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Ambivert Vs. Omnivert: Key Traits And Differences

Ambivert Vs. Omnivert: Key Traits And Differences

Are you someone who repeatedly takes the MBTI personality test because you get different results each time? Have you tried taking it on all the websites that offer an assessment of your personality type, yet you never identify with any of the results you get?

Sure, some descriptions fit you somewhat, but none of the results are really you. If this is the case, it’s possible that you fall somewhere in between when it comes to the extroversion-introversion spectrum.

MBTI looks at personality types in terms of getting one out of two results in each of the functions it tests. It doesn’t take into account personalities that exhibit both in some measure.

If you’re one of these people who are equally extroverted and introverted, you’re facing a different question: are you an ambivert or an omnivert?

If you’re not familiar with these terms, keep reading to learn everything you need to know about the ambivert vs. omnivert distinction and figure out which one you are.

Ambivert Vs. Omnivert: Key Traits

MBTI is based on the theories of the psychologist Carl Jung, who proposed that people experience the world using four categories: introversion and extraversion, sensing and intuition, thinking and feeling, and judging and perceiving.

In this article, we’re only interested in the first category. It’s enough to know that extraverts focus on the world around them, and introverted people focus on their inner thoughts and feelings.

However, many people feel like neither – or both – of these descriptions fit them. If you’re sometimes a total ENFJ and sometimes definitely an INFJ, you might be neither. Or both, depending on how you look at it.

The thing about the Myers-Briggs Type Indicator is that it gives you results that define you as one or the other if your results reach 51% for any given function. So if you score 51% on the extroversion scale, your MBTI might be ENTP, for example. If one of your answers on the test had been different, you might have received INTP personality type as your result.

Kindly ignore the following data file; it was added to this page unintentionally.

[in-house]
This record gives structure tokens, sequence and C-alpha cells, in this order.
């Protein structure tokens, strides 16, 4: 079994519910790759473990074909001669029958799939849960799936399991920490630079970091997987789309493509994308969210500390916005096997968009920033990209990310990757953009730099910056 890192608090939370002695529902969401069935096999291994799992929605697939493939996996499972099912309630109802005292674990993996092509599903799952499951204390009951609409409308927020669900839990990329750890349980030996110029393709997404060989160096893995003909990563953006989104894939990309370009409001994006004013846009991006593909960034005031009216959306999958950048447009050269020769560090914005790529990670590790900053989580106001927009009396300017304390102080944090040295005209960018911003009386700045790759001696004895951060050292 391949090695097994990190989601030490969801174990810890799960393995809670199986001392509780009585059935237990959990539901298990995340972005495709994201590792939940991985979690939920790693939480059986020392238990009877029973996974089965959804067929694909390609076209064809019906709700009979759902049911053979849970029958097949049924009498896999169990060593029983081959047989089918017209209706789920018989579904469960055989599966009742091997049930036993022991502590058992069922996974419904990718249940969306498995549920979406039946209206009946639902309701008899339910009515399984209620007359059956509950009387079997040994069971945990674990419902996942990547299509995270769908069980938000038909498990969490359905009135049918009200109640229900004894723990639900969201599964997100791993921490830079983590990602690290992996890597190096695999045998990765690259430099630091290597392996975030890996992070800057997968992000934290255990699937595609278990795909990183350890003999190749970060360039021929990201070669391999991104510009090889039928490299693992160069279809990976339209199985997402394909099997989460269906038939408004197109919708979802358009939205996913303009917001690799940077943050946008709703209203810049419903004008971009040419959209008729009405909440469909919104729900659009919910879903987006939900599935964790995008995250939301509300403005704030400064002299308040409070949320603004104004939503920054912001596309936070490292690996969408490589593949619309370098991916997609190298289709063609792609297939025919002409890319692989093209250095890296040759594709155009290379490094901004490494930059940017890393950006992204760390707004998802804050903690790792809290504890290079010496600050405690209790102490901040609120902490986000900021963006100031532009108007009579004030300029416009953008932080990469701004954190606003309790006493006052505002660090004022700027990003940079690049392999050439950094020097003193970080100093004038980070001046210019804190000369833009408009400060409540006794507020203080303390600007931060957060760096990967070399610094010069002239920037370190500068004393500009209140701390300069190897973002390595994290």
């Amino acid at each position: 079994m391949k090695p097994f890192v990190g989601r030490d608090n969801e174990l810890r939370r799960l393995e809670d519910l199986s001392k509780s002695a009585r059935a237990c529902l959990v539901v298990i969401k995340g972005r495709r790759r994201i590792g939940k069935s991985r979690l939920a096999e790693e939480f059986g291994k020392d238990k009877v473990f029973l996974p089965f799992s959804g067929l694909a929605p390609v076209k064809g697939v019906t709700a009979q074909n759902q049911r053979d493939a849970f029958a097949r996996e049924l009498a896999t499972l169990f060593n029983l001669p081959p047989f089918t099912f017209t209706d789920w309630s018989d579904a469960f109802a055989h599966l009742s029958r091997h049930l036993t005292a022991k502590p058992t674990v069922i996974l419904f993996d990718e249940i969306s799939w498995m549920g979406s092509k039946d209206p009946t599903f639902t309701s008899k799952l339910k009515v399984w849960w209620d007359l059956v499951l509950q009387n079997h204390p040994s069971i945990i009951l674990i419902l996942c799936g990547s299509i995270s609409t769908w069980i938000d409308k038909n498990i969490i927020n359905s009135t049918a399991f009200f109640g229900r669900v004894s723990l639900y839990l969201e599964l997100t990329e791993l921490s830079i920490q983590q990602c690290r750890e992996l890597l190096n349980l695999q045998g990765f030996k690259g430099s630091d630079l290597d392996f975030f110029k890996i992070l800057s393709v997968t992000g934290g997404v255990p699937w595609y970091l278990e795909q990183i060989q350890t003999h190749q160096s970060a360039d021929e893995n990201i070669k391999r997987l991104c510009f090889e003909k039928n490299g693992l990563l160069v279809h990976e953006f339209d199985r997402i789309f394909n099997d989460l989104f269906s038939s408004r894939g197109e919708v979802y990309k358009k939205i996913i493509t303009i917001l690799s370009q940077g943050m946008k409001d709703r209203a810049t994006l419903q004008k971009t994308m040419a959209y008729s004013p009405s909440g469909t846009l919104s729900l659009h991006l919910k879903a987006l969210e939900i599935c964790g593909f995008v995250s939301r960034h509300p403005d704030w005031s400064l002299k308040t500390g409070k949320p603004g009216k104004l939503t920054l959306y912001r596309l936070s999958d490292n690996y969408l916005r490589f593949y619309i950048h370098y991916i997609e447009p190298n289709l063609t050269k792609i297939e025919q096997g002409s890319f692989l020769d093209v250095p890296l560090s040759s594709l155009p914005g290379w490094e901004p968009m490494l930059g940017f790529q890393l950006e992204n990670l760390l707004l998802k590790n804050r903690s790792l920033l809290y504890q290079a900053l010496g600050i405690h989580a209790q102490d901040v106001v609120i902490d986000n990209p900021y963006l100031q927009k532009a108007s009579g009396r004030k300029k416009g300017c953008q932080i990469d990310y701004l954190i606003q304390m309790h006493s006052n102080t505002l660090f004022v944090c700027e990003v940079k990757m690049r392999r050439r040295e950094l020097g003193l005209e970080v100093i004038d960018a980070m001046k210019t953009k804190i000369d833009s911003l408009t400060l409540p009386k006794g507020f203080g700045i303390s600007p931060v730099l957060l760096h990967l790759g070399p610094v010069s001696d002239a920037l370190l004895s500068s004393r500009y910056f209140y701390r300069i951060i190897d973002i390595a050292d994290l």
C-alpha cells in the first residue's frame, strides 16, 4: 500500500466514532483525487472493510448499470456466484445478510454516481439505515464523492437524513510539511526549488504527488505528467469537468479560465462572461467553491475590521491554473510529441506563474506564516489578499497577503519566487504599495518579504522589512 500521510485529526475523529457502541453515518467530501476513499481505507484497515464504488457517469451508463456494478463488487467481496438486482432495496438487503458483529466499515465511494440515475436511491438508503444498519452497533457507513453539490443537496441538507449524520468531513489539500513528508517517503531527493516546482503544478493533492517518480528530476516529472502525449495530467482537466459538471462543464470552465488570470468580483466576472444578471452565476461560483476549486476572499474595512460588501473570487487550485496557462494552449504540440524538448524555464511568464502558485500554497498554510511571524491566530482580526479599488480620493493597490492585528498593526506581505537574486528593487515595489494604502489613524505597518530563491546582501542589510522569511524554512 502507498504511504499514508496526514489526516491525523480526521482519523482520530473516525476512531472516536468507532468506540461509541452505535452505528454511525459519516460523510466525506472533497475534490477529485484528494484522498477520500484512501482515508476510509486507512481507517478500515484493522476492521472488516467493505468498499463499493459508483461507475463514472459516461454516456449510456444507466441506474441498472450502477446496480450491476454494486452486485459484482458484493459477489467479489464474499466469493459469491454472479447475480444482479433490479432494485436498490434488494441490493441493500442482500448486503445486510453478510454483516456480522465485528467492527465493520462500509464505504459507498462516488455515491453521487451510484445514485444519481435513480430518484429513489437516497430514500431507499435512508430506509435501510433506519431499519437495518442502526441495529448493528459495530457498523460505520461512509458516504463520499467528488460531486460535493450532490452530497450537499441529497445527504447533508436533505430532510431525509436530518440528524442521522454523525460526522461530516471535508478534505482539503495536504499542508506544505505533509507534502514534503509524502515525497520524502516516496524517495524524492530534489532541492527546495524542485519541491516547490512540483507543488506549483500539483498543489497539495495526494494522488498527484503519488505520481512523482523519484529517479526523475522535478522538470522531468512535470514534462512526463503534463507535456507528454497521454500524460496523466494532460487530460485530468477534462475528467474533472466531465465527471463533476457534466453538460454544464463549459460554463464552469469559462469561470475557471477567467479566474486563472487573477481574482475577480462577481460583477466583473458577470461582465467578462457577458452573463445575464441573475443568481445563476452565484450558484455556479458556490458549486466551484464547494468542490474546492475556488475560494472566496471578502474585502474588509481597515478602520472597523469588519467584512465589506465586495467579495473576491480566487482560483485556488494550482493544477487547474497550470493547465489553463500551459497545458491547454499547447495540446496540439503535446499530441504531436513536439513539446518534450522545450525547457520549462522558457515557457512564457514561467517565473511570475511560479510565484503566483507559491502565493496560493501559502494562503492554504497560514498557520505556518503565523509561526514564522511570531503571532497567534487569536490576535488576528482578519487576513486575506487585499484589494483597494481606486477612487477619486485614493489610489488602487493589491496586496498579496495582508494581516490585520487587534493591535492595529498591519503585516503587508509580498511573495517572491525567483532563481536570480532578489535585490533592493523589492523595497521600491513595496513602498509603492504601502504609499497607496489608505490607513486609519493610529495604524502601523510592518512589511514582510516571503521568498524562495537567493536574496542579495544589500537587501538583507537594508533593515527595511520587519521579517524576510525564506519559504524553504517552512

This kind of scoring is fine if you’re distinctly introverted or extroverted, but if you have features of both, it might not be a question of introvert vs. extrovert but a question of ambivert vs. omnivert. Let’s see which one you might be.

Ambiverts: Key Traits

Even though the concept of introverts and extroverts is so well-known, most people belong to neither of these extremes. Most people are ambiverts: somewhere in the middle between introversion and extroversion, so they’re capable of balancing both of these modes as needed.

1. Ambiversion exists somewhere between introversion and extroversion.

If you‘re an ambivert, your behavior is somewhere in the middle of the two modes. You can exhibit both extroverted and introverted behavior and anything in between, depending on what the social situation requires.

You rarely show extremely introverted or extroverted behavior and personality traits – you’re always somewhere near the line that separates them. Still, you’re able to dip into one or the other as needed.

2. Adapting to circumstances

Depending on what you feel is best for the occasion, you’re able to adapt to any situation and find a balance between introversion and extroversion. You react to the circumstances, so your behavior changes with what the context demands.

This ability to adapt makes ambiverts excellent diplomats, teachers, actors, and salespeople. Because you’re so in touch with what the situation requires, you’re able to use your ambivert personality to hone and perfect your social skills.

3. Emotional stability

Ambiverts are capable of finding balance in their emotions, so you’re considered very mature and organized. Because your mode of relating to the world is flexible, you can remain calm and collected under any circumstances.

You’re level-headed and display emotional stability in most situations because you have a fine-tuned sense of what the context requires.